The Kid Who Would Be King is set in a world where everything is bad (“WAR! GLOOM! FEAR! CRISIS!” read the headlines on a local newsstand) and everyone has more or less resigned themselves to the prospect of a doomed future. The 12-year-old Alex (Louis Ashbourne Serkis) is all too familiar with the struggles of living in a world where the strong freely prey on the weak as he and his best mate Bedders (Dean Chaumoo) are bullied at school. Living with his exasperated mother Mary (Denise Gough), struggling to make ends meet in the absence of the boy’s father, Alex identifies strongly with the likes of Harry Potter, Frodo Baggins and Luke Skywalker, all of them orphans dreaming of adventure and destined to become great heroes. His favourite book as a young boy, as a matter of fact, was the anthology of Arthurian fables that his father left him before disappearing. On one fateful day as Alex and Bedders are being chased by their local bullies Lance (Tom Taylor) and Kaye (Rhianna Dorris), they stumble into a building site where they find an ancient sword sticking out of a solid concrete block. Alex pulls the sword out of the stone with ease, leading the two boys to conclude that this must be the legendary sword of Excalibur and that fate has decreed they must embark on some great quest in order to save Britain.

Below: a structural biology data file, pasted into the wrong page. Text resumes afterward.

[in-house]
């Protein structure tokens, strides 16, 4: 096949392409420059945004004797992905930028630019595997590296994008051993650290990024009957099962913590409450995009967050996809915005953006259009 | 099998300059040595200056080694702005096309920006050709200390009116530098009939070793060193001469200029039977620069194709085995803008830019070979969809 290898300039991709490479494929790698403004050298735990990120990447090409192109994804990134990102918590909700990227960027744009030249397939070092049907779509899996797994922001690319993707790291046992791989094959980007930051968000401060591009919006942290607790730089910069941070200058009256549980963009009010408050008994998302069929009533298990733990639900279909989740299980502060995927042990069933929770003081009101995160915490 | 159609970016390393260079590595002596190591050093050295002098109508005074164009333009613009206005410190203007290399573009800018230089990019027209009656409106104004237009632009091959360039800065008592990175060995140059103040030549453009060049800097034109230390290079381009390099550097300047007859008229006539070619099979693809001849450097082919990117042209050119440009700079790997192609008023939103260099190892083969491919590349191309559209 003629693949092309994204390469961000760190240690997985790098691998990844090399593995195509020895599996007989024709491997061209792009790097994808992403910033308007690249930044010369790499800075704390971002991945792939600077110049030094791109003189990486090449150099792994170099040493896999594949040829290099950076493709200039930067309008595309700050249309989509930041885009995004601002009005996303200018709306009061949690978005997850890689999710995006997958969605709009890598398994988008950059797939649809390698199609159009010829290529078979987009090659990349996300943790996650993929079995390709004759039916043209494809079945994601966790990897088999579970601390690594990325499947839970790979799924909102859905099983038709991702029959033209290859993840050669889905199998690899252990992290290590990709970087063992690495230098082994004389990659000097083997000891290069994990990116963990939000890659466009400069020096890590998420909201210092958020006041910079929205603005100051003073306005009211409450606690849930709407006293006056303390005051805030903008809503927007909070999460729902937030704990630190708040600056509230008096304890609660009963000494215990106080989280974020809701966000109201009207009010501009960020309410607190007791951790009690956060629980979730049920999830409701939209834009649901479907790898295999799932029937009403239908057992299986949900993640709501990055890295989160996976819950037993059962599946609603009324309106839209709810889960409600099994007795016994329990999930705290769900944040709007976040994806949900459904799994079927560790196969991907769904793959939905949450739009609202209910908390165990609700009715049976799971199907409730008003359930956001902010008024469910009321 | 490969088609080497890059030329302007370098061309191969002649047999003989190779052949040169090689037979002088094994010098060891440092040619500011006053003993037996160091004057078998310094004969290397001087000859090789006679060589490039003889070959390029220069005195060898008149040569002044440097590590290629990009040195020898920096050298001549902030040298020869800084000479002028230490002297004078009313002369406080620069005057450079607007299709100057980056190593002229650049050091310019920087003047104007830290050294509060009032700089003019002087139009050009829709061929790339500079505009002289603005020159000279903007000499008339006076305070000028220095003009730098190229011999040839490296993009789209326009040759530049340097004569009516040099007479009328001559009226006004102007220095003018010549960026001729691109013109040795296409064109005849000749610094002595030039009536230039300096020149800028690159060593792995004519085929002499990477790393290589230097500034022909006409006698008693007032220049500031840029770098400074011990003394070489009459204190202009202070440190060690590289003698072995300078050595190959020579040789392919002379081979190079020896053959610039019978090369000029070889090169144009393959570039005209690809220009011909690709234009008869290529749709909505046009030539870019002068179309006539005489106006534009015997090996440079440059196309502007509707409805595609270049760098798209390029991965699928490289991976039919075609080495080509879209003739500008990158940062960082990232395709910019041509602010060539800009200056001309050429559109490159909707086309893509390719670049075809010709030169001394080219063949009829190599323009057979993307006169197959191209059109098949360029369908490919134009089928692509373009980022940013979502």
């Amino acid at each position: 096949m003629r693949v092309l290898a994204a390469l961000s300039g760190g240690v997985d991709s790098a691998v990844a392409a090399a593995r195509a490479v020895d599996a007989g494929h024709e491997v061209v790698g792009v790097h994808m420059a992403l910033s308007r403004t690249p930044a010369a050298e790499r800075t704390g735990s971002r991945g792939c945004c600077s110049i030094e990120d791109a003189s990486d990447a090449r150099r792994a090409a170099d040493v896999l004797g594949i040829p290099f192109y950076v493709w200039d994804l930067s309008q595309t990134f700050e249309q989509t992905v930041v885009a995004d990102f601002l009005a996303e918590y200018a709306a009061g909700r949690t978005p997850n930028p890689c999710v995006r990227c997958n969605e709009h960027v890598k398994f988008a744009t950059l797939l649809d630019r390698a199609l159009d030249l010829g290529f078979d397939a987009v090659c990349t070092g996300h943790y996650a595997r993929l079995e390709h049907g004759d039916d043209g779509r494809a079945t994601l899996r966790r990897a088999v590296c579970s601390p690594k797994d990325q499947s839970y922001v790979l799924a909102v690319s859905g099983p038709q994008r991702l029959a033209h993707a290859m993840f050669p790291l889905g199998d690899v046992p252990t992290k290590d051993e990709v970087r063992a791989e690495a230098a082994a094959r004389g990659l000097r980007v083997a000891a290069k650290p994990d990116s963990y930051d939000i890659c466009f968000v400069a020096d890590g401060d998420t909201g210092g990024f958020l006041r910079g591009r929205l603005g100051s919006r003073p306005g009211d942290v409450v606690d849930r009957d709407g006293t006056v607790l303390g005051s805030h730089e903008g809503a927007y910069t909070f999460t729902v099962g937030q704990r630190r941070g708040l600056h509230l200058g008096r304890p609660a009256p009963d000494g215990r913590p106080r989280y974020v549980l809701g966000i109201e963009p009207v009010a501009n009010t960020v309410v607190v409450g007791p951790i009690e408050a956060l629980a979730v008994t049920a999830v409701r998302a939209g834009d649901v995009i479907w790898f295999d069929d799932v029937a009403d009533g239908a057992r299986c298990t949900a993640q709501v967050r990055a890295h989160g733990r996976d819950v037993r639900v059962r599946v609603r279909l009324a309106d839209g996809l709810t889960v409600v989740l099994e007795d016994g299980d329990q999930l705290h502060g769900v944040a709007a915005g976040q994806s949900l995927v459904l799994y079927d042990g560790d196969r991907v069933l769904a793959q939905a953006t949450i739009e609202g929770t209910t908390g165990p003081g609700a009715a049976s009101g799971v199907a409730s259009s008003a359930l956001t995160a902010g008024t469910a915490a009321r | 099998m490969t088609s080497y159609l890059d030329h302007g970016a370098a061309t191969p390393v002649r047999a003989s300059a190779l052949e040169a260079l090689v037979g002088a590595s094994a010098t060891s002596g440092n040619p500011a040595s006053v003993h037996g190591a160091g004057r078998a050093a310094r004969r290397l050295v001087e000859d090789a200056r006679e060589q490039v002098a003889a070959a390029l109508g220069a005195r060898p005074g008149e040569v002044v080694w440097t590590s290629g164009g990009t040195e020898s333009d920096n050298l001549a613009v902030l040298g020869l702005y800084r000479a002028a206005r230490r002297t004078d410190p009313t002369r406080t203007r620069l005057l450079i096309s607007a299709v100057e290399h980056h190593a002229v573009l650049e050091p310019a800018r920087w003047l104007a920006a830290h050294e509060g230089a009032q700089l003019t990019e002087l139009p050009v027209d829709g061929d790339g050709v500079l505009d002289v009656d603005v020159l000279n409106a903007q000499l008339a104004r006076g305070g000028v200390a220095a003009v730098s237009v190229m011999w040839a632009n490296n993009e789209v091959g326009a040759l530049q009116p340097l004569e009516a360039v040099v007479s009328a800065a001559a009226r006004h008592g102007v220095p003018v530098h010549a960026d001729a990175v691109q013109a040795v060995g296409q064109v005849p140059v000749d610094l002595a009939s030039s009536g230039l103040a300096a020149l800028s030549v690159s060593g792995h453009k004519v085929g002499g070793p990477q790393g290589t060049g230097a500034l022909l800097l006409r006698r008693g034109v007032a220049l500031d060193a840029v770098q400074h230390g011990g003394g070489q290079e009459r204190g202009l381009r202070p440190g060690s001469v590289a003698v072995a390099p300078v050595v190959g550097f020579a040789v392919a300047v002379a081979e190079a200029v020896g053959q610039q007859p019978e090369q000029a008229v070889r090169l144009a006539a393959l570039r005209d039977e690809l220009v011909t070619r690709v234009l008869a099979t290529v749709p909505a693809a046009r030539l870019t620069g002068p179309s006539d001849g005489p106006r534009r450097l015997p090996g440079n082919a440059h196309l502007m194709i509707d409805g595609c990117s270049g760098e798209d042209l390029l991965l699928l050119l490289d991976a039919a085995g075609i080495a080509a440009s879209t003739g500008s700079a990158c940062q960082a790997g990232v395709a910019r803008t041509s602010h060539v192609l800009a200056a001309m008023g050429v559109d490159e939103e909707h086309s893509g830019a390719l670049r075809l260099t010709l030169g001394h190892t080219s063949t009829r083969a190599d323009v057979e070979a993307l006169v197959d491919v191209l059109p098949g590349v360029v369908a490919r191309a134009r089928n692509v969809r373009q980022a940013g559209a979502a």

Soon Alex is visited by the great wizard Merlin (Angus Imrie), who appears in the form of a teenager and poses as a pupil at the boys’ school under the cunning pseudonym of ‘Mertin’. An eccentric figure who’s liable to transform into an owl or his older self (played by Patrick Stewart) when he sneezes, he reveals to Alex and Bedders that the return of the evil sorceress Morgana (Rebecca Ferguson), Arthur’s greatest enemy, is imminent. It is Alex’s destiny to take his place as the king the country desperately needs right now and to vanquish Morgana before she can rise with her minions and unleash her wrath on the world. Suspecting that his estranged father might have a role to play in all this, Alex resolves to set out for Tintagel, the last place the two of them met and the supposed birth place of Arthur himself. Joining him on this quest, as well as Bedders and Merlin, are Lance and Kaye, whom Alex knights so that they might redeem themselves and help save Britain from peril. Along the way Merlin trains them in the ways of the greats knights of yore and presses upon them the chivalric code and its tenets of bravery, decency, and honour. If the kids fail to stand by this code and follow it to the letter, then their quest is already lost.